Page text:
Different pay structures within the PSBs create another serious problem: when top-level officers of one PSB are transferred to another, what pay-scale should they receive at the new organisation?
Linking wage revision to performance is unreasonable for other reasons. Most bank staff have no control over policy issues – decisions are taken by owners and owner-appointed boards. Large loans, which caused the other crisis, are sanctioned by each bank’s top officials, with very little say by others.
Poor corporate performance, over which they have no control, cannot be used to deny a legitimate wage hike to the entire community of staff. Performance should be rewarded through incentives; wage fixation has to be related to both internal and external factors. This is what the unions have been demanding.
Carry the employees together
A service industry like banking needs to work as a team. The challenges – upgrading technology, building skills, achieving better customer orientation, resolving stressed assets, and financial inclusion – demand collective effort.
Seldom have PSBs undertaken an independent survey of their HR environment. One rare survey in 2006, identified serious risks of deepening frustration and alienation, low motivation, and fragile work-life balance. It highlighted the weakness of HR management at that bank, but the situation is no different elsewhere. Rather, it has worsened in the decade since.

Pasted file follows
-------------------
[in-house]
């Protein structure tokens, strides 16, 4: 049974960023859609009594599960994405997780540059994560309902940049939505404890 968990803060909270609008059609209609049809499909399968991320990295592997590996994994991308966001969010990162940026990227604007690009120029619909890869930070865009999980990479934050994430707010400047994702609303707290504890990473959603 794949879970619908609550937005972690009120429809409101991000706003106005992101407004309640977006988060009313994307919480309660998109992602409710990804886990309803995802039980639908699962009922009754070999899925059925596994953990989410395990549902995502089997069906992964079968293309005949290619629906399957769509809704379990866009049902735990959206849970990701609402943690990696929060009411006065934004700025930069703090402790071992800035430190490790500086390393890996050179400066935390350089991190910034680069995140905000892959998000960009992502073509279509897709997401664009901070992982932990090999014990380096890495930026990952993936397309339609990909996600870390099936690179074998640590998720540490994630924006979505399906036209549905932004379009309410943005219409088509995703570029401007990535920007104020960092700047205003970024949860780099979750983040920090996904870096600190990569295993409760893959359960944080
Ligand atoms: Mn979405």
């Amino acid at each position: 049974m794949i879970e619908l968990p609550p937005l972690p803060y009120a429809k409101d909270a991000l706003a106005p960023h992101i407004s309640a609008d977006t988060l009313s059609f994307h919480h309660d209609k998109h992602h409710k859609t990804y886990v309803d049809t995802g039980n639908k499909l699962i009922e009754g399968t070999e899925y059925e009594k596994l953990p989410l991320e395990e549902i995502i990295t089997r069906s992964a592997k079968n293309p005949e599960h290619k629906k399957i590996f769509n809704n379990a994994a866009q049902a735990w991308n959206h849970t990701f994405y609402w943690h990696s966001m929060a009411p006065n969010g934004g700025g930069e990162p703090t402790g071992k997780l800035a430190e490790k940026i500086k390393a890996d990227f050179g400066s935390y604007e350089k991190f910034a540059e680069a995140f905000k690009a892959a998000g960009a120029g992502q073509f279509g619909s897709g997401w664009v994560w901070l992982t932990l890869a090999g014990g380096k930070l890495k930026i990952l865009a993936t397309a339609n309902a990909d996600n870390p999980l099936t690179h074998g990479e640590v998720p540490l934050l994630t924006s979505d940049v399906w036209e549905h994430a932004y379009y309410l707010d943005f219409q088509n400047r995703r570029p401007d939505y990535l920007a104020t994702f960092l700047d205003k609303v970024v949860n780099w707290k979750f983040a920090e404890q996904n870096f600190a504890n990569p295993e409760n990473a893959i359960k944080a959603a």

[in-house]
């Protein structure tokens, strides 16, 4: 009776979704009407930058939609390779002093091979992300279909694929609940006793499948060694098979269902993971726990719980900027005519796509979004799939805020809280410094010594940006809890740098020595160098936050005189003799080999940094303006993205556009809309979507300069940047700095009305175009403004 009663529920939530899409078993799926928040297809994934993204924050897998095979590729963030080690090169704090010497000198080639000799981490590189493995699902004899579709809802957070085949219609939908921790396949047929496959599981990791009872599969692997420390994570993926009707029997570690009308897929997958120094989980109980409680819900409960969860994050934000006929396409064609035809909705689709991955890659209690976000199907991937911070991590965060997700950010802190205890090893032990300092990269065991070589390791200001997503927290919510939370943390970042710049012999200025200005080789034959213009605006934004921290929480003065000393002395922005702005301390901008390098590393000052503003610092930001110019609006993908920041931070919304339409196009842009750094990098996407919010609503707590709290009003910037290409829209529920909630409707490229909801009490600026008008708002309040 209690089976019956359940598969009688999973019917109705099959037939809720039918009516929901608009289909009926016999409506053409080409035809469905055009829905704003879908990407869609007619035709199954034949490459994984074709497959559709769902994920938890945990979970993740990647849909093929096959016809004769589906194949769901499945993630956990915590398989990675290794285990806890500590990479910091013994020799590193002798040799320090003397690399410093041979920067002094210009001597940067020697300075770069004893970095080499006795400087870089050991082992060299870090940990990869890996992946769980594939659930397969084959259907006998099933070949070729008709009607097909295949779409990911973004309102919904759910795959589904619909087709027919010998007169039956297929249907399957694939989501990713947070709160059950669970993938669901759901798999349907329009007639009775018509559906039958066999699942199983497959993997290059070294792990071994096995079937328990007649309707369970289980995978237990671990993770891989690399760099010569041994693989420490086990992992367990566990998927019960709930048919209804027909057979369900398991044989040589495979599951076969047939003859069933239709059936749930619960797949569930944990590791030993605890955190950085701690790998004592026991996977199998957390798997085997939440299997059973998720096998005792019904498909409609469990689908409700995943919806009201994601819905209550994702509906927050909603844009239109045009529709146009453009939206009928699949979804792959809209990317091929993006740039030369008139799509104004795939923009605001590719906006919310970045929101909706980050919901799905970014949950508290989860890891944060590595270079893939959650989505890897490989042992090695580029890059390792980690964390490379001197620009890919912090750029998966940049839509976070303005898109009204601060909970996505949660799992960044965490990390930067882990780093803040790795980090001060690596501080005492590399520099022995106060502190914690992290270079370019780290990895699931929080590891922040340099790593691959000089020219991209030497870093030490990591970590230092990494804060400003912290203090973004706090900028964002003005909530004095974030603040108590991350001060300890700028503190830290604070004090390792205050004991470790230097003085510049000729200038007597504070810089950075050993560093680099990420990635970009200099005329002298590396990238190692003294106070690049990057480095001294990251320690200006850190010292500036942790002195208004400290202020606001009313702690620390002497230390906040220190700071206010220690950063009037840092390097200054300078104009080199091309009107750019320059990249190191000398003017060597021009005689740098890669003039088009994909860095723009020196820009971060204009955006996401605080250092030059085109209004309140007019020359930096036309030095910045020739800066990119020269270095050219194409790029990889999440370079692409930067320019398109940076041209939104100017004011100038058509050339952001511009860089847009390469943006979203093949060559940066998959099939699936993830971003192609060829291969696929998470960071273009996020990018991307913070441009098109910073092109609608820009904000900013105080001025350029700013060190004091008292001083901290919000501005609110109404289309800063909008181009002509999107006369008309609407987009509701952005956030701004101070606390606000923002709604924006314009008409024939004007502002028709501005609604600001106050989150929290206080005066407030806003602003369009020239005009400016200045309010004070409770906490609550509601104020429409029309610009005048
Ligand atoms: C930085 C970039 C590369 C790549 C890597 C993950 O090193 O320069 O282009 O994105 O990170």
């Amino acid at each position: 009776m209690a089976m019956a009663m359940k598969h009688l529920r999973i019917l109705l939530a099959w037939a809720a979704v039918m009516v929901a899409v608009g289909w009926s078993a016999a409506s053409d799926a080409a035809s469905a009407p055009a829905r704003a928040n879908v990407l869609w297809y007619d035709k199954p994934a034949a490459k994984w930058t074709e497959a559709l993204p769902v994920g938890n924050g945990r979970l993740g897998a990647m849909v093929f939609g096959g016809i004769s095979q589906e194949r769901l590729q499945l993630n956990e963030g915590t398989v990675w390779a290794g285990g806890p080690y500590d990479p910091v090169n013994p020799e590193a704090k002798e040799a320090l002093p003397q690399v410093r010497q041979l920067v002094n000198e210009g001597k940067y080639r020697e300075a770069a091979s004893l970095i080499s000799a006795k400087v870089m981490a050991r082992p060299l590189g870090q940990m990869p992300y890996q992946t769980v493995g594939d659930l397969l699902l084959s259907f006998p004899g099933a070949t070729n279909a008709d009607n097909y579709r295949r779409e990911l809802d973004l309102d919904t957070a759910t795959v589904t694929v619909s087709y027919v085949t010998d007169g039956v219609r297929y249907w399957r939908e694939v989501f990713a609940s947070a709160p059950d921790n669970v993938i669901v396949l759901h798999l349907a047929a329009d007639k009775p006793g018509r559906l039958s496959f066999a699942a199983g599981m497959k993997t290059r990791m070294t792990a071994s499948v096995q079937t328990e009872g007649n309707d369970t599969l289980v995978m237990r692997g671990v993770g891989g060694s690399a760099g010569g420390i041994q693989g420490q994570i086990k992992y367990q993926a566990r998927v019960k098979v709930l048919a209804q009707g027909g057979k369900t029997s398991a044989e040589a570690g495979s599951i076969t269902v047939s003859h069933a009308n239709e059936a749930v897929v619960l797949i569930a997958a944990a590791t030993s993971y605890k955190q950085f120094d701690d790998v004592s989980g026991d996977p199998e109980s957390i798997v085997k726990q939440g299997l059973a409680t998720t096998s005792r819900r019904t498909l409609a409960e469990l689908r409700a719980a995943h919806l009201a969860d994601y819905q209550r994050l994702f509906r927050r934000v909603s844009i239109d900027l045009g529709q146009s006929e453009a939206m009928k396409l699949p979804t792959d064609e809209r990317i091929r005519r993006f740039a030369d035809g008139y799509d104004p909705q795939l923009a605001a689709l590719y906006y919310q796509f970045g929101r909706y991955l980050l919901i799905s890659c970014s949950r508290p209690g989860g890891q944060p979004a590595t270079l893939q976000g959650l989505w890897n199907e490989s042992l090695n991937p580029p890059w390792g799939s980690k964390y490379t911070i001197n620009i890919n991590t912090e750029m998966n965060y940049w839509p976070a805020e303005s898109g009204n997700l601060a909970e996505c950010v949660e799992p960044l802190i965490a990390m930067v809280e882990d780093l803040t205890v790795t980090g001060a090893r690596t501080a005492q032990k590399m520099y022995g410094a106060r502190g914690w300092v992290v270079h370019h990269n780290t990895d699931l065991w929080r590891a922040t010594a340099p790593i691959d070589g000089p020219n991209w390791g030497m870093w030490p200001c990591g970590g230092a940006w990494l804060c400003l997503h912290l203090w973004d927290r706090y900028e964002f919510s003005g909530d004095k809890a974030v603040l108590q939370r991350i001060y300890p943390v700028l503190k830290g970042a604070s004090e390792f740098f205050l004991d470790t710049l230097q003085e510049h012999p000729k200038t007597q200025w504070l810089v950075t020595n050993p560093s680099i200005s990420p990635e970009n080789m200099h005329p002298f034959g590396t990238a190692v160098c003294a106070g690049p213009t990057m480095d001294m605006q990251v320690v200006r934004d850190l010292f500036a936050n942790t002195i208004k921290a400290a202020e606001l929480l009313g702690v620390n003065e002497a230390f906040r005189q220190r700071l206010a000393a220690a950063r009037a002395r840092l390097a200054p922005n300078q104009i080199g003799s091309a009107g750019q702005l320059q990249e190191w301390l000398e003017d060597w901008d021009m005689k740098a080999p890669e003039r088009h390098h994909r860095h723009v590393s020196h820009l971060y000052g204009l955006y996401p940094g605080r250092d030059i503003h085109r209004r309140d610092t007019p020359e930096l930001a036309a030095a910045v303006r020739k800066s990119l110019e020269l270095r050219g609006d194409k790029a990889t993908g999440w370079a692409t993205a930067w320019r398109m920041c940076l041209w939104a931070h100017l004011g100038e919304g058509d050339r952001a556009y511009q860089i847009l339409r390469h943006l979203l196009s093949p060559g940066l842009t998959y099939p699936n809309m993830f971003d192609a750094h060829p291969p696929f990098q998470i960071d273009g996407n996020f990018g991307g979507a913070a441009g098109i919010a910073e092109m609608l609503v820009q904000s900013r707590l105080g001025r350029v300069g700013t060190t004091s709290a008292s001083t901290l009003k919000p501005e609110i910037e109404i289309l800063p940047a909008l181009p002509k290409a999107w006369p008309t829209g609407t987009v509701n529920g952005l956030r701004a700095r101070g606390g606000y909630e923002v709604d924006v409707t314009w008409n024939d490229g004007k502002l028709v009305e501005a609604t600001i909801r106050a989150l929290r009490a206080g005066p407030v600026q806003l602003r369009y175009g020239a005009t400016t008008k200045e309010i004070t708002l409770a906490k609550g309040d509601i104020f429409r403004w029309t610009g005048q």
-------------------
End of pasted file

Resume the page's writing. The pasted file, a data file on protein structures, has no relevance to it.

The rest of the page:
The scope of bilateral discussions needs to be widened to cover all these fields and issues.
However, IBA’s new strategy ignores them. It will take PSBs back to the chaotic compensation system that prevailed before 1969. What PSBs need today is to get over the vexed issue of wage negotiation, and collectively work to promote an institutional environment that is professionally rewarding and intellectually satisfying for its employees.
T.R. Bhat was joint general secretary of All India Bank Officers’ Confederation from 1995 to 2009. His book, Reforming the Indian Public Sector Banks-the Lessons and the Challenges, was released in April 2018.